Monday 30 November 2020 12:29 pm

Healthcare Passports - Do they need Blockchain?

From the airline industry to enterprises to friends and family, everyone wants to see things change to where we can spend time with others again.A central aspect is finding a safe and secure way to share your COVID-19 health status – The approach many are discussing is a digital ‘healthcare passport’. A lot of these approaches are promoting blockchain technology as part of ,or central to, their passport solution. 

Primary question: Is blockchain a necessary component to a healthcare passport? 

Short answer: In most of the solutions being put forward today, there is no need for blockchain technology.

As we well know, in the first few months of the COVID-19 pandemic, there was hope that once you had contracted the virus, you would be immune from future infections. There were many news articles about the possibility of mass availability of tests to show whether or not a person possessed the COVID-19 antibodies. 

Numerous initiatives quickly launched offering to provide safe and secure proof of this immunity. These were called immunity passports. Blockchain was part of several of these initiatives, and some claimed that they could be GDPR compliant. Many of them claimed that they would take advantage of blockchain technology as part of the solution to provide evidence of the integrity of the data.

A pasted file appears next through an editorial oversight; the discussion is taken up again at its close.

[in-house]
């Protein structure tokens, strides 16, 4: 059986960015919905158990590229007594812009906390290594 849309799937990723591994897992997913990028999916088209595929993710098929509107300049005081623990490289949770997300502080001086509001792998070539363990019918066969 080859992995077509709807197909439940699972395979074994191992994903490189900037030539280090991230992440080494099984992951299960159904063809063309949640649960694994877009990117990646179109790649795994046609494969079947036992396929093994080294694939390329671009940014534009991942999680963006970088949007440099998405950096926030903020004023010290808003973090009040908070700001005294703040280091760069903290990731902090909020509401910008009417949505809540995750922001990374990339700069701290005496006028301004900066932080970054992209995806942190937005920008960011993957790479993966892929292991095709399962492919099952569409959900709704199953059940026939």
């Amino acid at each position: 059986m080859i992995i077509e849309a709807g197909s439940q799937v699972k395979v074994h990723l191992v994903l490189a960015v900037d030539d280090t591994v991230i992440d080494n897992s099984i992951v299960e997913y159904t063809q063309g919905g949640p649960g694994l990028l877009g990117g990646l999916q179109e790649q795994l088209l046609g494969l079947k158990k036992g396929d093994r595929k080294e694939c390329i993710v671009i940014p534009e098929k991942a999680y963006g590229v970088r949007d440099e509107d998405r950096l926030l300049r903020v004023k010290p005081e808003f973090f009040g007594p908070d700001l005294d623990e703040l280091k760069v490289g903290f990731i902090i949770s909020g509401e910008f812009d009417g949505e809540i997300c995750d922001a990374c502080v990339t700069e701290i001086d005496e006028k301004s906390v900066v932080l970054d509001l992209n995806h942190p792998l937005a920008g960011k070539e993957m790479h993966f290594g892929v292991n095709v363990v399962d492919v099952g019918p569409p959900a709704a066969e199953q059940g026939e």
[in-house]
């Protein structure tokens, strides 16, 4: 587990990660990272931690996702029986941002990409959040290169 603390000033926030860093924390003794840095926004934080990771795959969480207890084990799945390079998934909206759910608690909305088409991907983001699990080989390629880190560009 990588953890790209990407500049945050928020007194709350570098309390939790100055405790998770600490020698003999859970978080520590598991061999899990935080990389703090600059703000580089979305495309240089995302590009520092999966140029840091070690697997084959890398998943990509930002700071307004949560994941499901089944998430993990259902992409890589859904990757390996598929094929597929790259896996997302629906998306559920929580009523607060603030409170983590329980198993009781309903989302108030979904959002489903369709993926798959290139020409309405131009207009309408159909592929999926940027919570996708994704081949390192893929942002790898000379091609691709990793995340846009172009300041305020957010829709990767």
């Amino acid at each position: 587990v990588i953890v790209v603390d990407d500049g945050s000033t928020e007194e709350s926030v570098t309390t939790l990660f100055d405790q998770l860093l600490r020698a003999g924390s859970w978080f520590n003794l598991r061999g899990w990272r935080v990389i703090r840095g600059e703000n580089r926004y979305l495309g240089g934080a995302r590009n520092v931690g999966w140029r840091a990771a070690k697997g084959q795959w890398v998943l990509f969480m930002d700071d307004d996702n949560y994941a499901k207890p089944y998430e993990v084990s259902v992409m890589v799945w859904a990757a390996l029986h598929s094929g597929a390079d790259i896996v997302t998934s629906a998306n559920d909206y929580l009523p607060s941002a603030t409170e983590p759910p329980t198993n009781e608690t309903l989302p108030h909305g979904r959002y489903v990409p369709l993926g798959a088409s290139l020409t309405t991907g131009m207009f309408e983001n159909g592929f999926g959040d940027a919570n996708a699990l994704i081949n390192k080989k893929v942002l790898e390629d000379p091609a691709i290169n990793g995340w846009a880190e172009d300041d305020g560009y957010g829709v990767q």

Today there is little in the news about immunity or immunity testing. As a result, there is not much ongoing interest in these projects. But did they need blockchain in the first place? Or was it just another attempt to grab a headline?

There have been several attempts to use blockchain for healthcare passports.

In October, IBM announced its initiative, the Digital Health Pass. The promise of the Digital Health Pass is for organisations to put forward their criteria required for employees to return to the office – or for an airline to decide if passengers are safe to travel. The Digital Health Pass uses  IBM Blockchain Technology – but is it necessary?

In April 2020, Open University unveiled its approach to recording COVID-19 immunity. The solution uses blockchain technology and Tim Berners Lee’s concept of personal data pods (Solid

And there has been a substantial initiative from 60 self-sovereign identity firms including both Evernym and Sovrin amongst others. The collective is working to apply blockchain technology to the challenge of providing access to health data as a part of identity. 

Most recently, there is a significant push from major airlines to provide a COVID test result passport provided by CommonPass to be accepted by multiple countries. This project is probably the best use case where blockchain would be beneficial, and yet ironically, there is no mention of blockchain from any of the announcements.